8. Where the claimant suffers a permanent disability as a result of injuries, the assessment of compensation under the head of loss of future earnings, would depend upon the effect and impact of such permanent disability on his earning capacity. The Tribunal should not mechanically apply the percentage of permanent disability as the percentage of economic loss or loss of earning capacity. In most of the cases, the percentage of economic loss, that is, percentage of loss of earning capacity, arising from a permanent disability will be different from the percentage of permanent disability. Some Tribunals wrongly assume that in all cases, a particular extent (percentage) of permanent disability would result in a corresponding loss of earning capacity, and consequently, if the evidence produced show 45% as the permanent disability, will hold that there is 45% loss of future earning capacity. In most of the cases, equating the extent (percentage) of loss of earning capacity to the extent (percentage) of permanent disability will result in award of either too low or too high a compensation. What requires to be assessed by the Tribunal is the effect of the permanently disability on the earning capacity of the injured; and after assessing the loss of earning capacity in terms of a percentage of the income, it has to be quantified in terns of money, to arrive at the future loss of earnings (by applying the standard multiplier method used to determine loss of dependency). We may however note that in some cases, on appreciation of evidence and assessment, the Tribunal may find that percentage of loss of earning capacity as a result of the permanent disability, is approximately the same as the percentage of permanent disability in which case, of course, the Tribunal will adopt the said percentage for determination of compensation (see for example, the decisions of this court in Arvind Kumar Mishra v. New India Assurance Co.Ltd. – 2010(10) SCALE 298 and Yadava Kumar v. D.M., National Insurance Co. Ltd. – 2010 (8) SCALE 567).
9. Therefore, the Tribunal has to first decide whether there is any permanent disability and if so the extent of such permanent disability. This means that the tribunal should consider and decide with reference to the evidence: (i) whether the disablement is permanent or temporary; (ii) if the disablement is permanent, whether it is permanent total disablement or permanent partial disablement, (iii) if the disablement percentage is expressed with reference to any specific limb, then the effect of such disablement of the limb on the functioning of the entire body, that is the permanent disability suffered by the person. If the Tribunal concludes that there is no permanent disability then there is no question of proceeding further and determining the loss of future earning capacity. But if the Tribunal concludes that there is permanent disability then it will proceed to ascertain its extent. After the Tribunal ascertains the actual extent of permanent disability of the claimant based on the medical evidence, it has to determine whether such permanent disability has affected or will affect his earning capacity.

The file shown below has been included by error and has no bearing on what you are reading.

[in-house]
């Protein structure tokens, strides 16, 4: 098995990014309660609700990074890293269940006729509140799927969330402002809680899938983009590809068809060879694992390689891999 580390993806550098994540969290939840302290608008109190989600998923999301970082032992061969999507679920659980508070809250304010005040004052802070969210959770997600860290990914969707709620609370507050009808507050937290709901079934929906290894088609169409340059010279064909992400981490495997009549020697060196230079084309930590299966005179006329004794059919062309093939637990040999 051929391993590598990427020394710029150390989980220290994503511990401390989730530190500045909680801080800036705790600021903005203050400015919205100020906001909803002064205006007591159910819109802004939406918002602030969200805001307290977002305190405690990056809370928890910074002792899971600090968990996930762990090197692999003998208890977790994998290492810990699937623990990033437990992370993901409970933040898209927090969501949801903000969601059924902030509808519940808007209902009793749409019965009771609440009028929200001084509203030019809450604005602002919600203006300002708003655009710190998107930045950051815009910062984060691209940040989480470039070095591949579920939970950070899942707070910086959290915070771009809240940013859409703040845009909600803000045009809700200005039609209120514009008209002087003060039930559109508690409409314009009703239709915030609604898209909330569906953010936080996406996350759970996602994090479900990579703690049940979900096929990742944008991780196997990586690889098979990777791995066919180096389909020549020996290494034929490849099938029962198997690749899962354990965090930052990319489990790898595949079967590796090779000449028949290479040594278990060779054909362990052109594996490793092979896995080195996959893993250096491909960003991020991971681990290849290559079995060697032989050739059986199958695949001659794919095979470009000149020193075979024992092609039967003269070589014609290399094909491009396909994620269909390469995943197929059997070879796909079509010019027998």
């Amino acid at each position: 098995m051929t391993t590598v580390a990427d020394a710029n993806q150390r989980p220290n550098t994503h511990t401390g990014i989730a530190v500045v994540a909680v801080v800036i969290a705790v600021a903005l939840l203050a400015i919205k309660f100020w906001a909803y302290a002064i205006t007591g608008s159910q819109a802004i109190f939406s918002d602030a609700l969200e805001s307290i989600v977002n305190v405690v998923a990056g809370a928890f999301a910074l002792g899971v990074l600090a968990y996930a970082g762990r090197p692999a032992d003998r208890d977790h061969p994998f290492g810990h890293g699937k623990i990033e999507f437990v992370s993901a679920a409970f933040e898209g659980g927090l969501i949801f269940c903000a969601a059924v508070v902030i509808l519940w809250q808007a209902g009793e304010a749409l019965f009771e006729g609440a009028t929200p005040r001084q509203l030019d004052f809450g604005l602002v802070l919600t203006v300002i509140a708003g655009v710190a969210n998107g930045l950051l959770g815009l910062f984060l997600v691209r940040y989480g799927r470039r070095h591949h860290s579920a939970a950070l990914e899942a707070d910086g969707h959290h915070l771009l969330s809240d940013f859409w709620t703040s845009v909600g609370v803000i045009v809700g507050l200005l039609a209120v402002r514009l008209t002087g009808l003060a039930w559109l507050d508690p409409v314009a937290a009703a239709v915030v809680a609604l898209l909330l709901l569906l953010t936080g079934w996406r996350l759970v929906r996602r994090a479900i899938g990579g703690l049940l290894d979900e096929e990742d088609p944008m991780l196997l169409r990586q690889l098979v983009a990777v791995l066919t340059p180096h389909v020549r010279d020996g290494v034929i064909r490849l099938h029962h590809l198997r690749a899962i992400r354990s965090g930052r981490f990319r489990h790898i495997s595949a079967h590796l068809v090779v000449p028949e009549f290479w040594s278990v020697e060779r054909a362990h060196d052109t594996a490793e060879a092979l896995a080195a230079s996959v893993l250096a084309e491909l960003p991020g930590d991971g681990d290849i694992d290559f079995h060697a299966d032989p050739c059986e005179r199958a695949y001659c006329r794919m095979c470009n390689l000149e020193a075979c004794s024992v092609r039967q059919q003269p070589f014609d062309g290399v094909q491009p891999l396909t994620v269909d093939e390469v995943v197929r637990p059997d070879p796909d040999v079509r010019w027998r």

10. Ascertainment of the effect of the permanent disability on the actual earning capacity involves three steps. The Tribunal has to first ascertain what activities the claimant could carry on in spite of the permanen disability and what he could not do as a result of the permanent ability (this is also relevant for awarding compensation under the head of loss of amenities of life). The second step is to ascertain his avocation, profession and nature of work before the accident, as also his age. The third step is to find out whether (i) the claimant is totally disabled from earning any kind of livelihood, or (ii) whether in spite of the permanent disability, the claimant could still effectively carry on the activities and functions, which he was earlier carrying on, or (iii) whether he was prevented or restricted from discharging his previous activities and functions, but could carry on some other or lesser scale of activities and functions so that he continues to earn or can continue to earn his livelihood. For example, if the left hand of a claimant is amputated, the permanent physical or functional disablement may be assessed around 60%. If the claimant was a driver or a carpenter, the actual loss of earning capacity may virtually be hundred percent, if he is neither able to drive or do carpentry. On the other hand, if the claimant was a clerk in government service, the loss of his left hand may not result in loss of employment and he may still be continued as a clerk as he could perform his clerical functions; and in that event the loss of earning capacity will not be 100% as in the case of a driver or carpenter, nor 60% which is the actual physical disability, but far less. In fact, there may not be any need to award any compensation under the head of ‘loss of future earnings’, if the claimant continues in government service, though he may be awarded compensation under the head of loss of amenities as a consequence of losing his hand. Sometimes the injured claimant may be continued in service, but may not found suitable for discharging the duties attached to the post or job which he was earlier holding, on account of his disability, and may therefore be shifted to some other suitable but lesser post with lesser emoluments, in which case there should be a limited award under the head of loss of future earning capacity, taking note of the reduced earning capacity. It may be noted that when compensation is awarded by treating the loss of future earning capacity as 100% (or even anything more than 50%), the need to award compensation separately under the head of loss of amenities or loss of expectation of life may disappear and as a result, only a token or nominal amount may have to be awarded under the head of loss of amenities or loss of expectation of life, as otherwise there may be a duplication in the award of compensation. Be that as it may.